“Tell your system what you know. e.g. PK, AK, FK”


  • Johan Bijnens - ALZDBA

    Maybe the obvious is to obvious to get noticed, but people need to keep in mind that having contraints declared using “with nocheck” will only serve a documentation purpose. SQLServer knows that constraints “with nocheck” are not to be trusted, so it will not be able to optimze as shown in the execlent article.
    It takes time, but eventually we will get there 😉

  • Kev Riley

    Great article!
    As ALZDBA states, you need to make sure your foreign keys are ‘trusted’ – check the is_not_trusted column in sys.foreign_keys – if this isn’t set, the execution plan will take the same route as the non-FK query.

    One final note: trusted is not the same as enabled – the FK can be enabled, but still untrusted – all that means is that SQL Server hasn’t verified it.

    Another great post on the trustworthy nature of FKs by the Datachix at

  • JMoffitt

    And to be realistic, when in the history of relational databases has an application ever succeeded in enforcing the data integrity better than or even as well as the database could do it? I’ve used hundreds (maybe even thousands when you consider data imports where I see the data but not the orginal database) of different databases and I have never yet seen one that had data integrity if the FK relationship was not in place in the database. It is too easy to get around the application. And putting checks only in the application doesn’t consider that other data affecting activities will not always go through the data layer, even if you think they will.

  • Steve Searle

    Grant, curious to know, if you add the predicate “bea.AddressID <= 1000" to your queries, why does the optimizer no longer eliminate the Person.Address table from the execution plan? I would’ve thought that the trust created by the foreign key would still hold in this case, but it seems not.

  • Sachit

    Thanks for this article Grant. But I have one question, you said after building indexes also on other set of tables dbo.MyAddress, dbo.MyBusinessEntityAddress, dbo.MyBusinessEntity and dbo.MyPerson, you got execution plan with tables not really required. But I observed that when you create unique clustered indexes or primary keys and exclude creation of foreign keys, still you get perfect execution plan with only minimal (desired) set of tables. Could you please recheck?

  • Jeyaraman

    Thanks for your post,
    I have a doubt in your post,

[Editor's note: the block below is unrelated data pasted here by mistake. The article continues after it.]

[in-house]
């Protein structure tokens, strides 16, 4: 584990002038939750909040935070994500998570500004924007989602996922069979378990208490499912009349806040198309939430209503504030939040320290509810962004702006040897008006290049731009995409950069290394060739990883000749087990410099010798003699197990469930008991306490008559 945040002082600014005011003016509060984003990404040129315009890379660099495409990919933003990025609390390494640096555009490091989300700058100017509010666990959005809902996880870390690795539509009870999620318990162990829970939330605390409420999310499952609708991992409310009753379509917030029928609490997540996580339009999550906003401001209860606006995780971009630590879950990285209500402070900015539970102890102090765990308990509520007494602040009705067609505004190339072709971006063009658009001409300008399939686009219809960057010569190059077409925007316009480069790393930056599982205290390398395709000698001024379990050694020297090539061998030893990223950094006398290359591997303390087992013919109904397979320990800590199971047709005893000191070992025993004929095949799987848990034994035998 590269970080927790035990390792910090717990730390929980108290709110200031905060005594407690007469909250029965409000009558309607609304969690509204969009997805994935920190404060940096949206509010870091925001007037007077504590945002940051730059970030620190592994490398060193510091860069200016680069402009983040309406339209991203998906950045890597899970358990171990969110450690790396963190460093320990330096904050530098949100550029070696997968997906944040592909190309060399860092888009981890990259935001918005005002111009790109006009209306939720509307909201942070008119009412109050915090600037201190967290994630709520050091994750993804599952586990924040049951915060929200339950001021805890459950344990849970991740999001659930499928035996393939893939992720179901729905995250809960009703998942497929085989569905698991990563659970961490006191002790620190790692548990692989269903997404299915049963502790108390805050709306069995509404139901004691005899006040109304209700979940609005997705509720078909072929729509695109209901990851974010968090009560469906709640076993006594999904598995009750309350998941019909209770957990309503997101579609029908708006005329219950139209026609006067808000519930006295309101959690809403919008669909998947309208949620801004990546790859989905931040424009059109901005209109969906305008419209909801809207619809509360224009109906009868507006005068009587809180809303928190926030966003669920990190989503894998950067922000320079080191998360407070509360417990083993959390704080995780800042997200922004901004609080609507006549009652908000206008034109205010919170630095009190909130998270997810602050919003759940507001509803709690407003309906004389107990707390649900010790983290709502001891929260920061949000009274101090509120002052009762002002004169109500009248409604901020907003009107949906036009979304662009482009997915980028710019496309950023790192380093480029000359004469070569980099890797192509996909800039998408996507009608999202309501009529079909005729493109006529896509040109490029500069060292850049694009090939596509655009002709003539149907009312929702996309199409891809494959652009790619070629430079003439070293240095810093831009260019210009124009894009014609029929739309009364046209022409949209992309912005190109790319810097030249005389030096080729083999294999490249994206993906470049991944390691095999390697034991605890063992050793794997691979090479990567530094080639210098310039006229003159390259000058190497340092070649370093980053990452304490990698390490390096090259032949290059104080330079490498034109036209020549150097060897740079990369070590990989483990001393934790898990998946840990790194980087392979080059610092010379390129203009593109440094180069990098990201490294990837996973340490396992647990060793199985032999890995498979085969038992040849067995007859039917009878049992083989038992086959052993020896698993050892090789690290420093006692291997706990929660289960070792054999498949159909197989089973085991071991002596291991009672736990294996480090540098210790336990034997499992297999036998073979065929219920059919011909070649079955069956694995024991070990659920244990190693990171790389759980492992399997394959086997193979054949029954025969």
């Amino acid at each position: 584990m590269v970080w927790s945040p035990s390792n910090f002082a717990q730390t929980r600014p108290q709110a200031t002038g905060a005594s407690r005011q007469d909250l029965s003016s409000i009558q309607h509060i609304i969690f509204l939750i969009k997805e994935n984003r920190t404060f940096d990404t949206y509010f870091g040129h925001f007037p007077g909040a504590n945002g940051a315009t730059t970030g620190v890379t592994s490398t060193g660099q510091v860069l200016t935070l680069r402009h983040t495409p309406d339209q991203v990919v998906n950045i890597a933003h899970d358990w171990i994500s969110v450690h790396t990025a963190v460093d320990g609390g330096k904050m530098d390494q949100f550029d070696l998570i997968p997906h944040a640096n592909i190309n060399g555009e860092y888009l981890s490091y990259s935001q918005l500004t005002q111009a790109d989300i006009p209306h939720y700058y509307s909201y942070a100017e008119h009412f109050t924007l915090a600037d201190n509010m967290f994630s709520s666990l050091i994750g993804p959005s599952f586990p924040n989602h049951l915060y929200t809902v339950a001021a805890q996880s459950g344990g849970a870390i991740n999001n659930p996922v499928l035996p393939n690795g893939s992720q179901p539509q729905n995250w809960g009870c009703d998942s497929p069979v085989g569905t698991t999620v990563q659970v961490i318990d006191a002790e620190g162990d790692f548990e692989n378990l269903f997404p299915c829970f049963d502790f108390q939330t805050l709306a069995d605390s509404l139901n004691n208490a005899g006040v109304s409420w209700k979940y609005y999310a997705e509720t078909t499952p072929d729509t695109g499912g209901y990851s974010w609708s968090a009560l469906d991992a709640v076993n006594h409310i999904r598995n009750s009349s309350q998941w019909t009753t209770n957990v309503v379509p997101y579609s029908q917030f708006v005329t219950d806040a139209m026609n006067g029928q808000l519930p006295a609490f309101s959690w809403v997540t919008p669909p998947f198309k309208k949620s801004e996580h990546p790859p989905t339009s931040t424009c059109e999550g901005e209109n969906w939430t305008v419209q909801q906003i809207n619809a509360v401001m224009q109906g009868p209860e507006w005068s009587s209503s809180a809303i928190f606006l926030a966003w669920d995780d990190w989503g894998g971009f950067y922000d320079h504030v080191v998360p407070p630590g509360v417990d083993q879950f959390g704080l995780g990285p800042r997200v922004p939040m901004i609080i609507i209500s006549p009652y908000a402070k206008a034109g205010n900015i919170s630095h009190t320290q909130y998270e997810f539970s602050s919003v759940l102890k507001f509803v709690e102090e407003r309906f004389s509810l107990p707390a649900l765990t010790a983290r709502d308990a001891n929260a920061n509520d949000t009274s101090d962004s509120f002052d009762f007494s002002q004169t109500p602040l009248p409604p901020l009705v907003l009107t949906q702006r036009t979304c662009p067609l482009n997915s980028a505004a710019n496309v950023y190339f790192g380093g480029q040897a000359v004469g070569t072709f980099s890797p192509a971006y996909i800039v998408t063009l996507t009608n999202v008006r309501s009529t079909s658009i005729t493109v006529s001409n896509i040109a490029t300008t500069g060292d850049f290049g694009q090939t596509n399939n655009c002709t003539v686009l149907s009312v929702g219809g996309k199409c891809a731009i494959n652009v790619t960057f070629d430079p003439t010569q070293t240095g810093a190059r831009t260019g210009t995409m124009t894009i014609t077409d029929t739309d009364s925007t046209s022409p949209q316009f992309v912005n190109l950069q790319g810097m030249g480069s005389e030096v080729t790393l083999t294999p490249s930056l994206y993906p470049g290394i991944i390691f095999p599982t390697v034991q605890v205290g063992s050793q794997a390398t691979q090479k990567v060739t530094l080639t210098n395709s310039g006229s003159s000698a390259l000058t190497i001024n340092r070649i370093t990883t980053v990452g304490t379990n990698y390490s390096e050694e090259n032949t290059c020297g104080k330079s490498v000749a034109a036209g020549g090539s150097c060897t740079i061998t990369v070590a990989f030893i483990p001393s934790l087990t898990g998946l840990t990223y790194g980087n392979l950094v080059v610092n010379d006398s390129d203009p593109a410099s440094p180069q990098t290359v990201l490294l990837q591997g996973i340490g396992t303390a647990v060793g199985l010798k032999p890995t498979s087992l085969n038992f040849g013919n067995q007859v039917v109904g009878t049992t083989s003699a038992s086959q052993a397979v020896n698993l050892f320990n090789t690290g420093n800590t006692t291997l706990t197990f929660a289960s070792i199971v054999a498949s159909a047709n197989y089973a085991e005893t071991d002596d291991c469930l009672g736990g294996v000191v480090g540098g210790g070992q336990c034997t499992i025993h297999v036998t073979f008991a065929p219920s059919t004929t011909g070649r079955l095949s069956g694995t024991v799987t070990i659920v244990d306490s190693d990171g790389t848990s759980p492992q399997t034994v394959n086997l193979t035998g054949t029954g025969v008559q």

1.) Why should you join all the four tables? you are going to select the columns from person table alone

    SELECT p.LastName + ‘, ‘ + p.FirstName AS ‘PersonName’
    FROM dbo.MyAddress AS a
    JOIN dbo.MyBusinessEntityAddress AS bea
    ON a.AddressID = bea.AddressID
    JOIN dbo.MyBusinessEntity AS be
    ON bea.BusinessEntityID = be.BusinessEntityID
    JOIN dbo.MyPerson AS p
    ON be.BusinessEntityID = p.BusinessEntityID
    WHERE p.LastName LIKE ‘Ran%’

    2.In the last Execution plan it has skipped the Address table alone. can you please explain why it has skipped ?

    Please Explain me..


    • 1) It’s pretty common to see tables that are not needed to be included in queries. Imagine, for example, this was within a view. As long as the foreign keys are enforced using the WITH CHECK option, the optimizer can do something about them. But as soon as it’s not, as demonstrated, there’s nothing the optimizer can do except deal with the tables presented, whether they are needed for a particular query or not.
      2) It’s part of the simplification step, it removed tables that it determined were not needed.

  • Jeyaraman

    Thanks for your reply..

    you have written “WITH CHECK option” what is mean that WITH CHECK option ? please Explain me


  • Ron Kyle

    –“I wonder how the OLAP folks will take it?”

    I’m an OLAP person and all this is great by me. I do not understand the absence of FKs beyond the initial staging tables.

  • Ken R

    “the optimizer was smart enough to figure out that it only needed to pull data from two of the tables and completely ignored the others because, the key values in the Person.Person table and the Person.BusinessEntityAddress table were the same. ”

    So basically you wrote a bad query joining tables you didn’t need to join and the optimizer was smart enough to fix it for you.

    In the case where FK’s are removed and integrity enforced via the APP the SQL developer can make the same assumption the optimizer made and simply join the two tables that are required. Resulting in a query plan that is exactly the same not to mention much easier to read.

    But to answer your question. Can FK’s help performance? Sure, if you write bad queries.

  • […] Inside an SSDT Deployment Contributor Deployment Contributor KeepTableColumns Filter Generate HTML Formatted Emails from SQL Server SQL Server 2016 Query Store Example Stairway to SQL Server Security Level 11: Auditing Follow-up on cursor options SQL SERVER – Scope of ERROR_MESSAGE Repairing a replication subscriber Step by Step SSIS – Conditional Split Transformation TIP #117 Predicates and Event Data No thrills about spills Interesting things about INSTEAD OF triggers Put down Wireshark. It’s overkill. Do Foreign Key Constraints Help Performance? […]

  • Note that this only applies to a specific use case, where your query includes joins against tables that are precisely equivalent conditions to the FK tells you, and thus don’t impact the final result. The FK constraints allow the optimizer to drop the joins against those unneeded tables. But if the tables *did* influence the result, the FK wouldn’t help you.

OK, fine, but what do you think?